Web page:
Third time lucky ?

So, it seems, we are signed up for our third Iraq war in 20-odd years. Obviously, this isn’t because the last two turned out brilliantly. So, what is the reasoning here? More precisely, given that Australia’s policy is just to follow the US without question, what is the reasoning of the world leaders, most importantly Obama, who are pushing this war? There seem to be two main points here

* ISIS/ISIL are barbaric terrorists who behead hostages. That’s a good reason for trying to capture and try those responsible, and perhaps for trying to kill them if that’s not possible. But there’s nothing special about this particular group. There are plenty of barbaric terrorists out there. And one of our leading allies in the fight, Saudi Arabia, routinely beheads people for such crimes as apostasy and “sorcery”. None of this justifies a war that is going to cost tens of billions of dollars (Australia alone looks to be up for several billion, assuming a long war) and an unknowable, but potentially large, number of lives.

* ISIS/ISIL threaten to take over large non-Sunni areas of Iraq and undertake ethnic/religious cleansing. That threat looked like a significant a month or two ago. But some limited air support for Kurdish and Shia militias appears to have turned the tide. As far as I can tell, ISIS/ISIL are now confined to Sunni areas where they have a fair degree of popular support. Changing that will be a costly and bloody business.

I expect most readers here will agree with me, and don’t plan to argue about with those who haven’t learned from the past. But I would like a pointer to any serious analysis making the case for a new war.

This is the model ? (updated and corrected)

The QS World University Rankings have just come out, and, as you might expect the top places (11 of the to 20 and 17 of the top 50) are dominated by US universities. By contrast Australia has five universities in the top 50 (ANU, Melbourne, Sydney, UQ and UNSW) So, you might think, this is a pretty good argument for following the US model. You get a different story, however, if you look at undergraduate enrolments (conveniently listed in Wikipedia)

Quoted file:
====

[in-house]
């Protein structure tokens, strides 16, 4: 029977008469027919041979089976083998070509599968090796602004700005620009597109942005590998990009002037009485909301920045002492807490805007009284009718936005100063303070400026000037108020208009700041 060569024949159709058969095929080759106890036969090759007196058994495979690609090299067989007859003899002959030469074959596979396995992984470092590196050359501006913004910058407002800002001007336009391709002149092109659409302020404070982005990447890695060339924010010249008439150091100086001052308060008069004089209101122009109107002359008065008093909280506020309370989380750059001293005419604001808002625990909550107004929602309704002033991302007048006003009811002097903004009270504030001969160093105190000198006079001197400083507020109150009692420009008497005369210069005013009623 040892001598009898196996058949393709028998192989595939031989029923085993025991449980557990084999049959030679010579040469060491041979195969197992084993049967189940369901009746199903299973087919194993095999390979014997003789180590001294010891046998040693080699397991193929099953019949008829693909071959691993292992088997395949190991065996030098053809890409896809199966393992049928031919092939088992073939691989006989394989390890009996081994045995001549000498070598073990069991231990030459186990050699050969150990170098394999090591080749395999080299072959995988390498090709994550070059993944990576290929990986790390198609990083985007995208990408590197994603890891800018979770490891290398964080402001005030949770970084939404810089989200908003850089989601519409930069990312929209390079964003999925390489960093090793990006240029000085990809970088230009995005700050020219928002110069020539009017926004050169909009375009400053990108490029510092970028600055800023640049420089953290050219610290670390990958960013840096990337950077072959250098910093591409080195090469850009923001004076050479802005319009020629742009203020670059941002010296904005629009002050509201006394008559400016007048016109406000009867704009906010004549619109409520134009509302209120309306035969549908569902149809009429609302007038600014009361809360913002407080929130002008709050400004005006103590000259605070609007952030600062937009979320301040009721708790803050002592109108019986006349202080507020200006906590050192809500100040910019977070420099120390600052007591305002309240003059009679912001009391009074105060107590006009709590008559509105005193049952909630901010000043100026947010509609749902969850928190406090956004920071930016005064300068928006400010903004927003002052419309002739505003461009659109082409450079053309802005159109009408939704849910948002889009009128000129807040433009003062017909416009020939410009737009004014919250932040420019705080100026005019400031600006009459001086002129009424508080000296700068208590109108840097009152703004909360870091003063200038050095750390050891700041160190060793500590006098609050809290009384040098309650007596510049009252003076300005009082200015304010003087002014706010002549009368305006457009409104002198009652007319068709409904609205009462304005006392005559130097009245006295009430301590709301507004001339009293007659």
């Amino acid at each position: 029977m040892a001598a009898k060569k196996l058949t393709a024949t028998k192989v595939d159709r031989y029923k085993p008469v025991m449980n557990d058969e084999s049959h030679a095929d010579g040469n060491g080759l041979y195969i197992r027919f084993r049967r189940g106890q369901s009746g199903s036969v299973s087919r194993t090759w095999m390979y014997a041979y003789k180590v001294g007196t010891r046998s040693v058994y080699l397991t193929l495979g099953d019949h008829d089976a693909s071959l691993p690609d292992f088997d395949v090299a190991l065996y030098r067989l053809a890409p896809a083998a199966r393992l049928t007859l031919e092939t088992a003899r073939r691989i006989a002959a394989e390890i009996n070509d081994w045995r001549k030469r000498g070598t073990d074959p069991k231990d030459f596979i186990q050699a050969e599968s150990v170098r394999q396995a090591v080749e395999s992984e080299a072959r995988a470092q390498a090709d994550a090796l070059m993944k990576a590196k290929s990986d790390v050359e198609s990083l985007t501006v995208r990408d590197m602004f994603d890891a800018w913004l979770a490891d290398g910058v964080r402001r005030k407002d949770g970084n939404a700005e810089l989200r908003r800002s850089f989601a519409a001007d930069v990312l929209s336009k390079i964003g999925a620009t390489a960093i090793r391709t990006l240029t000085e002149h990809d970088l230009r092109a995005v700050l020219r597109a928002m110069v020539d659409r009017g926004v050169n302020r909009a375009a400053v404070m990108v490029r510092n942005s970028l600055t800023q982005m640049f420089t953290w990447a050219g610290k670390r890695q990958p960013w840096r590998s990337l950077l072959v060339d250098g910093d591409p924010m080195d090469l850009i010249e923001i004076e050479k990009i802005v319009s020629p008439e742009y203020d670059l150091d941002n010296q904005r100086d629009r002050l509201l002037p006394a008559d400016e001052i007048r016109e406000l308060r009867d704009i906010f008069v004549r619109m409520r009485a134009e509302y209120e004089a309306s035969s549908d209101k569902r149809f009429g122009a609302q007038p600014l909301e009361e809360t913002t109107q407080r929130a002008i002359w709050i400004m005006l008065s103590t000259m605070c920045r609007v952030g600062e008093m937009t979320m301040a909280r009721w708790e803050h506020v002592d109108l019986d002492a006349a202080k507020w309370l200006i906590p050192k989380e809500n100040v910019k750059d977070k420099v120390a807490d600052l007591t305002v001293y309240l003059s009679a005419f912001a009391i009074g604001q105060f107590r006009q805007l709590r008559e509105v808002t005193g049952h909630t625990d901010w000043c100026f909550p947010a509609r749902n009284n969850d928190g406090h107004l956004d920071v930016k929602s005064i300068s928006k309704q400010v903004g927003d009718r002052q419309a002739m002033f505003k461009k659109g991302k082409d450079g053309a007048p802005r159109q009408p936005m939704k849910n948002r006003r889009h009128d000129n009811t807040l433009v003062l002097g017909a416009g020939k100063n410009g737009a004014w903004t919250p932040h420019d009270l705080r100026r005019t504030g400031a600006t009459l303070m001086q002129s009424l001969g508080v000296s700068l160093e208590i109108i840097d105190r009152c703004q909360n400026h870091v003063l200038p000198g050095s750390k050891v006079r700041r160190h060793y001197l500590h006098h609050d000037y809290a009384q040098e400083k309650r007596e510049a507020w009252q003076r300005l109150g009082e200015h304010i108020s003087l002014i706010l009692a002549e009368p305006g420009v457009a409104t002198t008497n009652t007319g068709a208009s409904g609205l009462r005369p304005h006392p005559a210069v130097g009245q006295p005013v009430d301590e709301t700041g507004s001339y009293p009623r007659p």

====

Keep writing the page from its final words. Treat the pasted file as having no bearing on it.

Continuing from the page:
I calculate that the 15 US universities in the top 50 have a total undergraduate enrolment of 210 000 (that’s dominated by a few public universities: Michigan, UC Berkeley, UCLA and Wisconsin-Madison, as well as Cornell which is partly public). By contrast, the five Australian unis enrol 148 000.

Adjusted for population, Australian students are about ten times as likely as Americans to attend a top 50 university.

Of course, the figures should be adjusted for fee-paying international students, who constitute a much larger share of the Australian student population than in the US. On the other hand, international enrolments at the top US universities are also increasing. And since many of them haven’t increased enrolments since the 1950s, the number of places for domestic American students is actually declining.

Note: I previously used the 2013 rankings. I’ve updated to the 2014 list, which includes UNSW and two more US universities. The ratios don’t change significantly as a result.

Further note In comments, reader Aldonius points to more accurate enrolment stats than I got from Wikipedia

109K domestic undergrads; 135K total (80% domestic) for ANU, Melbourne, Sydney, UQ and UNSW
723K domestic undergrads; 926K total (78% domestic) For all Oz universities

Here’s my US list

MIT 4528
Harvard 7200
Stanford 6980
Yale 5414
Chicago 5134
CalTech 978
Princeton 5336
Columbia 8365
Cornell 13935
JHU 6023
Michigan 27979
Duke 6495
Berkeley 25951
Northwestern 8459
UCLA 28674
NYU 19401
Wisconsin 29504
Total 210356

And for Australia

ANU 10231
Melbourne 38000
Sydney 32393
UQ 34228
UNSW 33000
Total 147852

Monochrome swans